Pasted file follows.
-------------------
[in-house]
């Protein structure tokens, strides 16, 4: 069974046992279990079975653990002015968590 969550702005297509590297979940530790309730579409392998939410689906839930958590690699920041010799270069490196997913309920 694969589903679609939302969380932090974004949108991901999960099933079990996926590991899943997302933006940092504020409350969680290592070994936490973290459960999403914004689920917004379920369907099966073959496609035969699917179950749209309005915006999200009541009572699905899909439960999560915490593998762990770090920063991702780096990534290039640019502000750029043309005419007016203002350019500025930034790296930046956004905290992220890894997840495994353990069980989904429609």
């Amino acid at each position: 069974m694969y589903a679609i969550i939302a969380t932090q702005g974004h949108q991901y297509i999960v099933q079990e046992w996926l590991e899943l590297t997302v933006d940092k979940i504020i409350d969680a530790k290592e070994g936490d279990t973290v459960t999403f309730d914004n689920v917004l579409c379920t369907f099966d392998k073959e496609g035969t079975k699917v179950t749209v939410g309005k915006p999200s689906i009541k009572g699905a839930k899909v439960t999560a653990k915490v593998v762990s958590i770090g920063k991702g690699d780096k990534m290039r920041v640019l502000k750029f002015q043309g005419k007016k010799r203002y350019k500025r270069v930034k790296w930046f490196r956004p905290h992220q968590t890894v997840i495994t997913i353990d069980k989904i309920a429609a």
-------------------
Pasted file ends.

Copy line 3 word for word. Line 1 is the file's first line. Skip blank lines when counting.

């Amino acid at each position: 069974m694969y589903a679609i969550i939302a969380t932090q702005g974004h949108q991901y297509i999960v099933q079990e046992w996926l590991e899943l590297t997302v933006d940092k979940i504020i409350d969680a530790k290592e070994g936490d279990t973290v459960t999403f309730d914004n689920v917004l579409c379920t369907f099966d392998k073959e496609g035969t079975k699917v179950t749209v939410g309005k915006p999200s689906i009541k009572g699905a839930k899909v439960t999560a653990k915490v593998v762990s958590i770090g920063k991702g690699d780096k990534m290039r920041v640019l502000k750029f002015q043309g005419k007016k010799r203002y350019k500025r270069v930034k790296w930046f490196r956004p905290h992220q968590t890894v997840i495994t997913i353990d069980k989904i309920a429609a």